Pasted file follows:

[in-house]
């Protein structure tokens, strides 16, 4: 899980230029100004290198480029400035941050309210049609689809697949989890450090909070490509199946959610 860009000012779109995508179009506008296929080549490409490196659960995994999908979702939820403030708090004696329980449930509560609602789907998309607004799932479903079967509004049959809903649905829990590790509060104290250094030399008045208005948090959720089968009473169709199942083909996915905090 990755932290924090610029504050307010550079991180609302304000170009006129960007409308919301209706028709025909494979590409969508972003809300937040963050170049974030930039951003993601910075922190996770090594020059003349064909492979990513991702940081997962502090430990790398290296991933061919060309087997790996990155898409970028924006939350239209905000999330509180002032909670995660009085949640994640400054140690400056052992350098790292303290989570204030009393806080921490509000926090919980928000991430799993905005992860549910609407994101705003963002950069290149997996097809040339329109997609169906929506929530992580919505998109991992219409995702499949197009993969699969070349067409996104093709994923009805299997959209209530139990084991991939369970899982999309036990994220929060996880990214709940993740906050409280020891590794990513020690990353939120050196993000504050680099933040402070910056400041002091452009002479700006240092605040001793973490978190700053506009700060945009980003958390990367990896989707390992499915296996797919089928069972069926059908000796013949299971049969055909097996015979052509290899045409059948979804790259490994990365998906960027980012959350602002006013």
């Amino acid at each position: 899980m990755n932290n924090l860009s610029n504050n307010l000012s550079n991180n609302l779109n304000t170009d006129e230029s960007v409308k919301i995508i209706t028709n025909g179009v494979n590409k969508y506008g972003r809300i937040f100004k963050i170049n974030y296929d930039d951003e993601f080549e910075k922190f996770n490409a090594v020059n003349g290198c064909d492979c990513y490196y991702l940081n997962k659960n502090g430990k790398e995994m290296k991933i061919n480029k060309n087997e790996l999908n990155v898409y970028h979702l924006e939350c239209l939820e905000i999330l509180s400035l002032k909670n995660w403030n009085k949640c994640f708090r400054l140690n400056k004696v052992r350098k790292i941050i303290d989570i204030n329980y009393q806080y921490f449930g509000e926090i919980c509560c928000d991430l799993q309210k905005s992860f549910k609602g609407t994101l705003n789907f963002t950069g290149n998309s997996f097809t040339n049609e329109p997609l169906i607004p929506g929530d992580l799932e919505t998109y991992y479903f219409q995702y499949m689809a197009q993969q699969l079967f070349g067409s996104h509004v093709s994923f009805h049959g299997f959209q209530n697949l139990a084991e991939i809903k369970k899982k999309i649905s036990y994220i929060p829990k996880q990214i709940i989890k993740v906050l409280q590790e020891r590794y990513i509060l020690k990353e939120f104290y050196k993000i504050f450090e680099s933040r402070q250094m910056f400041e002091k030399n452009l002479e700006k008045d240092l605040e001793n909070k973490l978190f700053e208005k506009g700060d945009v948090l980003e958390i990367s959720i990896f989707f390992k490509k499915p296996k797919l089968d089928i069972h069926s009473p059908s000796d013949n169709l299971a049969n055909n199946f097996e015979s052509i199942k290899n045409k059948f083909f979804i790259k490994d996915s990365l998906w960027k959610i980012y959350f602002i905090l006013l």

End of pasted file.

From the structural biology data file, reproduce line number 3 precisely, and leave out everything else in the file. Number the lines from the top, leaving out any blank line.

């Amino acid at each position: 899980m990755n932290n924090l860009s610029n504050n307010l000012s550079n991180n609302l779109n304000t170009d006129e230029s960007v409308k919301i995508i209706t028709n025909g179009v494979n590409k969508y506008g972003r809300i937040f100004k963050i170049n974030y296929d930039d951003e993601f080549e910075k922190f996770n490409a090594v020059n003349g290198c064909d492979c990513y490196y991702l940081n997962k659960n502090g430990k790398e995994m290296k991933i061919n480029k060309n087997e790996l999908n990155v898409y970028h979702l924006e939350c239209l939820e905000i999330l509180s400035l002032k909670n995660w403030n009085k949640c994640f708090r400054l140690n400056k004696v052992r350098k790292i941050i303290d989570i204030n329980y009393q806080y921490f449930g509000e926090i919980c509560c928000d991430l799993q309210k905005s992860f549910k609602g609407t994101l705003n789907f963002t950069g290149n998309s997996f097809t040339n049609e329109p997609l169906i607004p929506g929530d992580l799932e919505t998109y991992y479903f219409q995702y499949m689809a197009q993969q699969l079967f070349g067409s996104h509004v093709s994923f009805h049959g299997f959209q209530n697949l139990a084991e991939i809903k369970k899982k999309i649905s036990y994220i929060p829990k996880q990214i709940i989890k993740v906050l409280q590790e020891r590794y990513i509060l020690k990353e939120f104290y050196k993000i504050f450090e680099s933040r402070q250094m910056f400041e002091k030399n452009l002479e700006k008045d240092l605040e001793n909070k973490l978190f700053e208005k506009g700060d945009v948090l980003e958390i990367s959720i990896f989707f390992k490509k499915p296996k797919l089968d089928i069972h069926s009473p059908s000796d013949n169709l299971a049969n055909n199946f097996e015979s052509i199942k290899n045409k059948f083909f979804i790259k490994d996915s990365l998906w960027k959610i980012y959350f602002i905090l006013l």